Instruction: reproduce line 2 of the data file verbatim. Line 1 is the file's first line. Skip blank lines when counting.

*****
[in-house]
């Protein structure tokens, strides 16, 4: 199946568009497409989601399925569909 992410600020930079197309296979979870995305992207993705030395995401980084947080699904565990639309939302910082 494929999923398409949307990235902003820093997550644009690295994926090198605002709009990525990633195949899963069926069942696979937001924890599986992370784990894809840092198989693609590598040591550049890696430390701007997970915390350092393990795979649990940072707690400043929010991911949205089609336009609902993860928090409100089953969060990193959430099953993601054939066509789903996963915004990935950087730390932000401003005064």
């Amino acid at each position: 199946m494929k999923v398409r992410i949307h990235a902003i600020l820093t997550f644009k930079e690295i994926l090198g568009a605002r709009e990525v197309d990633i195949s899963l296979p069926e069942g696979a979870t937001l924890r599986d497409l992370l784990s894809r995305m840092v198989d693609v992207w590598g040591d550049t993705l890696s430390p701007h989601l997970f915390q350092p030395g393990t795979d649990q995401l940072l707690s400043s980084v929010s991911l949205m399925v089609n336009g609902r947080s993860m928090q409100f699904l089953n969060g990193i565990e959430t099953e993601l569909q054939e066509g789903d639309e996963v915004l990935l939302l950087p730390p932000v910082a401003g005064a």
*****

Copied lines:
């Protein structure tokens, strides 16, 4: 199946568009497409989601399925569909 992410600020930079197309296979979870995305992207993705030395995401980084947080699904565990639309939302910082 494929999923398409949307990235902003820093997550644009690295994926090198605002709009990525990633195949899963069926069942696979937001924890599986992370784990894809840092198989693609590598040591550049890696430390701007997970915390350092393990795979649990940072707690400043929010991911949205089609336009609902993860928090409100089953969060990193959430099953993601054939066509789903996963915004990935950087730390932000401003005064």